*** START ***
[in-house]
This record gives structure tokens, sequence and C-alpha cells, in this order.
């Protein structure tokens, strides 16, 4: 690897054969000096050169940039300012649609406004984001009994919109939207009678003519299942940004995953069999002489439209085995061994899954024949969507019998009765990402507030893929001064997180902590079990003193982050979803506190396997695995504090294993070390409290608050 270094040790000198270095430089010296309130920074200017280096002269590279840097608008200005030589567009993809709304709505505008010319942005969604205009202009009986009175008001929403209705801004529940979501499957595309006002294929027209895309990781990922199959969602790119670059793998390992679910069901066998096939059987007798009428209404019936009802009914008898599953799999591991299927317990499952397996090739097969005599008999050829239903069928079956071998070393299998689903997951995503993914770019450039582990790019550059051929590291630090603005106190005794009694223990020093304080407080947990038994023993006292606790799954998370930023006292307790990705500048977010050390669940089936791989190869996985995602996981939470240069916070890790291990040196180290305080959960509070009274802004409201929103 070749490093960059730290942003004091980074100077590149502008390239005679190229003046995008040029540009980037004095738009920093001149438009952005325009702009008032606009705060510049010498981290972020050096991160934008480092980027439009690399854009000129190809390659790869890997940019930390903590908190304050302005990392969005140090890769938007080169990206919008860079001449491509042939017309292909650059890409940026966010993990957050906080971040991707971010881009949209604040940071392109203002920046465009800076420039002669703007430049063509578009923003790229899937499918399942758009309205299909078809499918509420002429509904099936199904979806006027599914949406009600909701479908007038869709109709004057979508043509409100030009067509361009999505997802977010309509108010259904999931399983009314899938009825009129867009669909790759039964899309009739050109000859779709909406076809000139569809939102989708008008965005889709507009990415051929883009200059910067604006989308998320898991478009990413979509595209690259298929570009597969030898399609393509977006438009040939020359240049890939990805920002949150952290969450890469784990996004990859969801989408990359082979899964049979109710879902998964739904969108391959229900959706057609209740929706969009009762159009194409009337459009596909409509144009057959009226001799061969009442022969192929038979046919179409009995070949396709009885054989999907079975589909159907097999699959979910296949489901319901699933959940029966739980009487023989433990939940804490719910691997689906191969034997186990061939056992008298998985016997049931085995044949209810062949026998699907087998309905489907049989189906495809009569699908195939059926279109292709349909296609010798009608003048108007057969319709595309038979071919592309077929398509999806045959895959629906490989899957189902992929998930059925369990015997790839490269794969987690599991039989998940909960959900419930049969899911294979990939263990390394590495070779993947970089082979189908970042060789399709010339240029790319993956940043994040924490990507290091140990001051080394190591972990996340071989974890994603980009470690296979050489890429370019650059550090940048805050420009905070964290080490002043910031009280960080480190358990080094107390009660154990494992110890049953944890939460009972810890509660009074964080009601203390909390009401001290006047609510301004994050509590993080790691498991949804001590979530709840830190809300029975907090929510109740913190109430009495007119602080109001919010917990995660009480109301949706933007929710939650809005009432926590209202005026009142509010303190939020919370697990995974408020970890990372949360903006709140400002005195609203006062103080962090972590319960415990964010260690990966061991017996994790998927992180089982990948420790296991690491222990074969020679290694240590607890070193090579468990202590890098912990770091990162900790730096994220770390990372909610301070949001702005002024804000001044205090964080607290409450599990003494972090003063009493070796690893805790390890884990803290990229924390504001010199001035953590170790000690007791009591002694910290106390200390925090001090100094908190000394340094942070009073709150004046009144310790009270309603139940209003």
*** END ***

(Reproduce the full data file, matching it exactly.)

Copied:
[in-house]
This record gives structure tokens, sequence and C-alpha cells, in this order.
């Protein structure tokens, strides 16, 4: 690897054969000096050169940039300012649609406004984001009994919109939207009678003519299942940004995953069999002489439209085995061994899954024949969507019998009765990402507030893929001064997180902590079990003193982050979803506190396997695995504090294993070390409290608050 270094040790000198270095430089010296309130920074200017280096002269590279840097608008200005030589567009993809709304709505505008010319942005969604205009202009009986009175008001929403209705801004529940979501499957595309006002294929027209895309990781990922199959969602790119670059793998390992679910069901066998096939059987007798009428209404019936009802009914008898599953799999591991299927317990499952397996090739097969005599008999050829239903069928079956071998070393299998689903997951995503993914770019450039582990790019550059051929590291630090603005106190005794009694223990020093304080407080947990038994023993006292606790799954998370930023006292307790990705500048977010050390669940089936791989190869996985995602996981939470240069916070890790291990040196180290305080959960509070009274802004409201929103 070749490093960059730290942003004091980074100077590149502008390239005679190229003046995008040029540009980037004095738009920093001149438009952005325009702009008032606009705060510049010498981290972020050096991160934008480092980027439009690399854009000129190809390659790869890997940019930390903590908190304050302005990392969005140090890769938007080169990206919008860079001449491509042939017309292909650059890409940026966010993990957050906080971040991707971010881009949209604040940071392109203002920046465009800076420039002669703007430049063509578009923003790229899937499918399942758009309205299909078809499918509420002429509904099936199904979806006027599914949406009600909701479908007038869709109709004057979508043509409100030009067509361009999505997802977010309509108010259904999931399983009314899938009825009129867009669909790759039964899309009739050109000859779709909406076809000139569809939102989708008008965005889709507009990415051929883009200059910067604006989308998320898991478009990413979509595209690259298929570009597969030898399609393509977006438009040939020359240049890939990805920002949150952290969450890469784990996004990859969801989408990359082979899964049979109710879902998964739904969108391959229900959706057609209740929706969009009762159009194409009337459009596909409509144009057959009226001799061969009442022969192929038979046919179409009995070949396709009885054989999907079975589909159907097999699959979910296949489901319901699933959940029966739980009487023989433990939940804490719910691997689906191969034997186990061939056992008298998985016997049931085995044949209810062949026998699907087998309905489907049989189906495809009569699908195939059926279109292709349909296609010798009608003048108007057969319709595309038979071919592309077929398509999806045959895959629906490989899957189902992929998930059925369990015997790839490269794969987690599991039989998940909960959900419930049969899911294979990939263990390394590495070779993947970089082979189908970042060789399709010339240029790319993956940043994040924490990507290091140990001051080394190591972990996340071989974890994603980009470690296979050489890429370019650059550090940048805050420009905070964290080490002043910031009280960080480190358990080094107390009660154990494992110890049953944890939460009972810890509660009074964080009601203390909390009401001290006047609510301004994050509590993080790691498991949804001590979530709840830190809300029975907090929510109740913190109430009495007119602080109001919010917990995660009480109301949706933007929710939650809005009432926590209202005026009142509010303190939020919370697990995974408020970890990372949360903006709140400002005195609203006062103080962090972590319960415990964010260690990966061991017996994790998927992180089982990948420790296991690491222990074969020679290694240590607890070193090579468990202590890098912990770091990162900790730096994220770390990372909610301070949001702005002024804000001044205090964080607290409450599990003494972090003063009493070796690893805790390890884990803290990229924390504001010199001035953590170790000690007791009591002694910290106390200390925090001090100094908190000394340094942070009073709150004046009144310790009270309603139940209003």